In search of artificial accounting intelligence
This week Xero hosted a seminar at its London headquarters about artificial intelligence and its impact on accountancy. In response John Stokdyk set off to find evidence of this growing trend.
The accounting software industry is buzzing with news and gossip about artificial intelligence and machine learning. Such is the speed of change in this area that the conversations are moving on from last year’s fear, uncertainty and doubt phase of will machines take our jobs?
Instead, software developers and accountants are now talking about how artificial learning systems are actually being applied to accounting tasks, now.
Earlier this month, Karbon’s Ian Vacin blogged on our US sister site about the big cloud accounting platforms are aggregating customer data to build algorithms that auto-categorise and auto-complete many of the tasks within their products. For accountants, he said, these innovations would ease their workflows by eliminating some existing processes through “learned, repeatable behaviour”.
As Vacin noted, Intuit QuickBooks, Xero and Sage all exploring auto-recognition to categorise transactions based on crowdsourced behavioural patterns.
Machine learning arrived within Xero via the Find & Recode feature introduced in 2015. Since then, the underlying data platform (Amazon Web Services) has been scanning code corrections to find common patterns. From these, Xero built a predictive model that it can apply to any new coding scenarios that show up.
The machine learning system learns what the accountants change and what it relates to, the Xero blog explained. So it will recognise a coding for time billed switched from Sales-Materials to Sales-Labour the next time the business creates a similar invoice.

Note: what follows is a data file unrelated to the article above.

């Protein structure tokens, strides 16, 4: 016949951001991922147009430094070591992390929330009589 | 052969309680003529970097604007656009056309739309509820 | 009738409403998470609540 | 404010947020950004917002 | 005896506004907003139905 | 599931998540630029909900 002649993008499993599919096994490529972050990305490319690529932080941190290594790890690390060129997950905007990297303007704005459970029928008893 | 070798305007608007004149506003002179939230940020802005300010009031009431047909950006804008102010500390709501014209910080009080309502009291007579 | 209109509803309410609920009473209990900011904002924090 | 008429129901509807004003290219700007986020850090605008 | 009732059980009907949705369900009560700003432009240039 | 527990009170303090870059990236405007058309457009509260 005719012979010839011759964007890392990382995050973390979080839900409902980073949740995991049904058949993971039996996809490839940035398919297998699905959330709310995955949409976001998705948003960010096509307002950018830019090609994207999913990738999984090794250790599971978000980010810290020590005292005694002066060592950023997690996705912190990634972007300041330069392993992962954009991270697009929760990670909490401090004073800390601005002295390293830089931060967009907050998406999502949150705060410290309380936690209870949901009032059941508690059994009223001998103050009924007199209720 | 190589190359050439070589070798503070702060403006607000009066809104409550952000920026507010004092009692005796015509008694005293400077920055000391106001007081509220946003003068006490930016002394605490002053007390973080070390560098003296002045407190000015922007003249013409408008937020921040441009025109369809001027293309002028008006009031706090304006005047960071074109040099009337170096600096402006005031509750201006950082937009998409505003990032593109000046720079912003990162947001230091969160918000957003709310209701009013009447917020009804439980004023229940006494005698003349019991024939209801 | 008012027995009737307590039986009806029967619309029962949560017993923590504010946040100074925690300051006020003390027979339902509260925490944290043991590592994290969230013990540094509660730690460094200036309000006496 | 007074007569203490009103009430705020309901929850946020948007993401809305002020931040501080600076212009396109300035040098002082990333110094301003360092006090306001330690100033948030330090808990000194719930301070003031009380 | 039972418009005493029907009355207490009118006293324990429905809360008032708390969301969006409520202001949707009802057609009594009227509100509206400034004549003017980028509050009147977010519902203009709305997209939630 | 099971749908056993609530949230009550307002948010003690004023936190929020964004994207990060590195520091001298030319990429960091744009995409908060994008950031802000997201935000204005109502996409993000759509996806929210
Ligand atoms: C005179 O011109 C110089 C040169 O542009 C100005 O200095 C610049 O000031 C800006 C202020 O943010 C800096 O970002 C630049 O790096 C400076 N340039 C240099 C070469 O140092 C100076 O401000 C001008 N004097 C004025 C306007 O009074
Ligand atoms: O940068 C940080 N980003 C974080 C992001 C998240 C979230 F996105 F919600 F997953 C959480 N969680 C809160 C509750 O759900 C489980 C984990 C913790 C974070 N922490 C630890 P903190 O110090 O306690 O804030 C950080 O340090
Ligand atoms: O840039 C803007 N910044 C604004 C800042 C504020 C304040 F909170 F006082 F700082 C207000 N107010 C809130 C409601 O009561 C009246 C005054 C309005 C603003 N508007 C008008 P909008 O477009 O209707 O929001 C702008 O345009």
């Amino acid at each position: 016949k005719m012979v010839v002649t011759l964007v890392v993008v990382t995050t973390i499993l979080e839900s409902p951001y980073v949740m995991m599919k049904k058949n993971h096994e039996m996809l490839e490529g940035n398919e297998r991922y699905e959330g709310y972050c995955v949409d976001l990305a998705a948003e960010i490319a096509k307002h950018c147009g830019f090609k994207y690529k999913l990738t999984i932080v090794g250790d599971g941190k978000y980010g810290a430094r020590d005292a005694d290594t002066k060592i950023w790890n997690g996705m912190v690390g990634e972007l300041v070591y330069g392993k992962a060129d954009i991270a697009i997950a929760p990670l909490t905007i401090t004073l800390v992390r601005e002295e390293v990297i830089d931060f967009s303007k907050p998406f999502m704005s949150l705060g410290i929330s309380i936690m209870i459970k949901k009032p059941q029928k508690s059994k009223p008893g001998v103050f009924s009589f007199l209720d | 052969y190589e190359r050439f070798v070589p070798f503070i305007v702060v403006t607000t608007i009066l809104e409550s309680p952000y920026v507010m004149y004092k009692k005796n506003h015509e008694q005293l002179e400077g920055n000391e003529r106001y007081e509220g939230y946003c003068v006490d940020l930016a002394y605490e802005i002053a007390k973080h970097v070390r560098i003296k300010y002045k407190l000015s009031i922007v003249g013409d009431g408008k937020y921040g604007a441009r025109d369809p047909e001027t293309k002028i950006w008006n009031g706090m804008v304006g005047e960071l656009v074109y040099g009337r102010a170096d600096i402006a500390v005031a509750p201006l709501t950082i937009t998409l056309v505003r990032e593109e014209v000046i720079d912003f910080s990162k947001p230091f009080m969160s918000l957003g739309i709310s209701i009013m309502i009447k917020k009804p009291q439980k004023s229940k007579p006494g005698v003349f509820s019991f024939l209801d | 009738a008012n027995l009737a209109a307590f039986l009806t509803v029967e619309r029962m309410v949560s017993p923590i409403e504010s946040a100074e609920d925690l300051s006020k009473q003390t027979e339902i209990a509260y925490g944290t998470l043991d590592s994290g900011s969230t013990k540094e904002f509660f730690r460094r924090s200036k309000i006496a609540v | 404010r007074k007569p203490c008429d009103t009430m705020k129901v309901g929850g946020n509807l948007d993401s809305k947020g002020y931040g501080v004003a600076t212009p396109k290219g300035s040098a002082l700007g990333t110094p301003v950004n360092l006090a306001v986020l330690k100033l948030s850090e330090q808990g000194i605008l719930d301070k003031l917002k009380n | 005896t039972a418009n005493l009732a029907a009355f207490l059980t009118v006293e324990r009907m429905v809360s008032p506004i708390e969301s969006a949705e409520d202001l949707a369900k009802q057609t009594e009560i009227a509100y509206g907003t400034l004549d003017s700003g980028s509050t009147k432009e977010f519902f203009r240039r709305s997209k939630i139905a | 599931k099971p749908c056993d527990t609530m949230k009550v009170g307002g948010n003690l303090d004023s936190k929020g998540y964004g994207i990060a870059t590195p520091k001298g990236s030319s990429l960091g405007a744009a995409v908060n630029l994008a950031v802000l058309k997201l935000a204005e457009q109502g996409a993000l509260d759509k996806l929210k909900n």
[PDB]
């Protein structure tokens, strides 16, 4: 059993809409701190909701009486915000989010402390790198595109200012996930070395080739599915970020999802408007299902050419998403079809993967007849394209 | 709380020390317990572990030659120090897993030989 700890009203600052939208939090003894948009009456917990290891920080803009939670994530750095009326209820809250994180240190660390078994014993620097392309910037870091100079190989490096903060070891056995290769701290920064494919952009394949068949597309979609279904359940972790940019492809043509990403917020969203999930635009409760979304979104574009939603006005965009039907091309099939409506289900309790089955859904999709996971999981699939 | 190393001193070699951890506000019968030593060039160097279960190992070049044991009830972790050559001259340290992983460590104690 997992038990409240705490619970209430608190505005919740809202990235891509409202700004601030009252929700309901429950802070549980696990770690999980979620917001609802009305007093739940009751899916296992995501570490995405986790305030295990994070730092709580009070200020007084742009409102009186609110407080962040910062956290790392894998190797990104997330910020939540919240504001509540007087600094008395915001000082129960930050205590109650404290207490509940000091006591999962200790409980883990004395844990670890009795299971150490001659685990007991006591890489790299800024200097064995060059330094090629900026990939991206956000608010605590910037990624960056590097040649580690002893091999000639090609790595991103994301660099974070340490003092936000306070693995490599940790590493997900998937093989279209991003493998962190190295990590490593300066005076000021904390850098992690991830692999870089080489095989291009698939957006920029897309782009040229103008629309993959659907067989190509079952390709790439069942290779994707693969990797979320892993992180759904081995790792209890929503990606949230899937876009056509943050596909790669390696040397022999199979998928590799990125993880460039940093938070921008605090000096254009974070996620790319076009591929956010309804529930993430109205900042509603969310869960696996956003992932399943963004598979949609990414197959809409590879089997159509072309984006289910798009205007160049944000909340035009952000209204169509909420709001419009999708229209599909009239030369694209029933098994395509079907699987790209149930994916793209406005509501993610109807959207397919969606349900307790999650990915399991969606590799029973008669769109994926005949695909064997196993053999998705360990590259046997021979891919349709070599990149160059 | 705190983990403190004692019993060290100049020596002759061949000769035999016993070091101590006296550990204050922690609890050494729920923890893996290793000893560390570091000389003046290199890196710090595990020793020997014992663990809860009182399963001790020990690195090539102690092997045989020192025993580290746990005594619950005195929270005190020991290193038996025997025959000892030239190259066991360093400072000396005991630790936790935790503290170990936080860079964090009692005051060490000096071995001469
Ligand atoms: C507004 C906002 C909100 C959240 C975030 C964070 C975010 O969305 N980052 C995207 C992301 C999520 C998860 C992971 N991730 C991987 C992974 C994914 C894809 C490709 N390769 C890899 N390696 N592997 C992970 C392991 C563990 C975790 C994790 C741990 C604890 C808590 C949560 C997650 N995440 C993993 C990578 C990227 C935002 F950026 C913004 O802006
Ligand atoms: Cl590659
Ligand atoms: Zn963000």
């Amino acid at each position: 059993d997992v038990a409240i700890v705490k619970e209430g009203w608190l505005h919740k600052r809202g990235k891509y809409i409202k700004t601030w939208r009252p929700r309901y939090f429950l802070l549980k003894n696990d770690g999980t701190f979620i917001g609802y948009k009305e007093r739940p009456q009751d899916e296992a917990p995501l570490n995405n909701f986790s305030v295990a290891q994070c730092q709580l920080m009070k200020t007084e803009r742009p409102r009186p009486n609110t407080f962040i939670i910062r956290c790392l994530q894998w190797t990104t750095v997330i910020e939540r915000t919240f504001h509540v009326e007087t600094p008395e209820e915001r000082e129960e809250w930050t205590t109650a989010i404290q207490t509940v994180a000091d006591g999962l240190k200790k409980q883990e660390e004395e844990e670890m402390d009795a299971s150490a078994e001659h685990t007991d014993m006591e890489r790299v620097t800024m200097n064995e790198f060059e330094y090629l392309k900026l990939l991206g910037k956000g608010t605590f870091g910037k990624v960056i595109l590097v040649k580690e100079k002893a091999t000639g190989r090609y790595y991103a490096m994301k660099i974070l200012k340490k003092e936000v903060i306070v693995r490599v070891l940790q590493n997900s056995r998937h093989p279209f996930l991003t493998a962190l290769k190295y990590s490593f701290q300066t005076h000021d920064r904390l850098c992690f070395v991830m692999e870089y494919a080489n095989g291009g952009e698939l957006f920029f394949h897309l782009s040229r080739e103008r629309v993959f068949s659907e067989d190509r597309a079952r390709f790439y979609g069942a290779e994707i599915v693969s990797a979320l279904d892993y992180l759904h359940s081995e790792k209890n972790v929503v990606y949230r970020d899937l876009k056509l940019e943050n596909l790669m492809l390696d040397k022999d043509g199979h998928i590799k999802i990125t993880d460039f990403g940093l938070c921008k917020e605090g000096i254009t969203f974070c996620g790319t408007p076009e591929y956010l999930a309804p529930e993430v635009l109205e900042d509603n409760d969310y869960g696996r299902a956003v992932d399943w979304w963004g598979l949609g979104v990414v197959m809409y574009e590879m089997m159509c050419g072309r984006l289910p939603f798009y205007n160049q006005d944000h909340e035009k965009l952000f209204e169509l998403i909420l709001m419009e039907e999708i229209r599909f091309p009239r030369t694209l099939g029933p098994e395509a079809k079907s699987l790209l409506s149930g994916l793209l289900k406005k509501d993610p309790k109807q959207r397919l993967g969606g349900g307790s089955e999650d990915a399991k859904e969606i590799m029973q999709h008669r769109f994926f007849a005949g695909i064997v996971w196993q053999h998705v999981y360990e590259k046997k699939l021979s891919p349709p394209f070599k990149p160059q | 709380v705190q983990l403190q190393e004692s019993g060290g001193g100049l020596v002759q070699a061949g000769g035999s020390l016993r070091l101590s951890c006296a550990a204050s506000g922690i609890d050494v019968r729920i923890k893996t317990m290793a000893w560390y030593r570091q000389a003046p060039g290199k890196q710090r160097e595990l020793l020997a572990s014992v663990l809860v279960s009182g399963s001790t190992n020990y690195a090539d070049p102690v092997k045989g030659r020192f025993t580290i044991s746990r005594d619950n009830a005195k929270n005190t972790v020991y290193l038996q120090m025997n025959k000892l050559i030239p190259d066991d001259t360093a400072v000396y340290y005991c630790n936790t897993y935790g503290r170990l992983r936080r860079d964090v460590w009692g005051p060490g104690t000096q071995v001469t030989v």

Xero has been refining its algorithms based on the 3m corrections entered every month by accountants and bookkeepers and claims it can achieve 90% accuracy after 50 invoices. In March, Xero took a step further by running a beta test where the coding dialogue box was removed for some users, with the coding engine doing the work automatically instead.
Xero UK managing director Gary Turner told AccountingWEB the rationale behind this move was, “What if we could prevent the mistakes from happening in the first place?”
To our knowledge, AccountingWEB members Kent Accountant and Glennzy aren’t part of that experimental Xero user group, but they are moving in a very similar direction. In response to an Any Answers post from BromleyBob, they explained how they use Find & Replace when dealing with adjustments to clients’ year end accounts.
Kent Accountant uses the tool to make any corrections/amendments in the client’s books and posts year-end adjustments as journals in Xero when preparing the annual accounts.
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Glennzy took a similar approach and “saves loads of time” using Find & Recode. “I am moving to doing everything in Xero including tax provisions, then just posting the [trial balance] into [accounts production] to file [statutory] accounts,” he said.
“I had a few incomplete records jobs where I scanned the bank stats into OcRex, then into Xero so had full audit trail instead of using spreadsheet.”
On the issue of whether or not to amend the client’s underlying accounts for the previous year, and with an eye on the digital horizon, Glennzy commented, “I cannot see why you wouldn't amend the accounts as it just means you’d be doing it every year. With MTD surely you will need to have the Xero correct or you will end in a right mess.”
Xero, meanwhile, is also talking about applying machine learning and categorisation to bank reconciliations and making the chart of accounts “invisible” to users.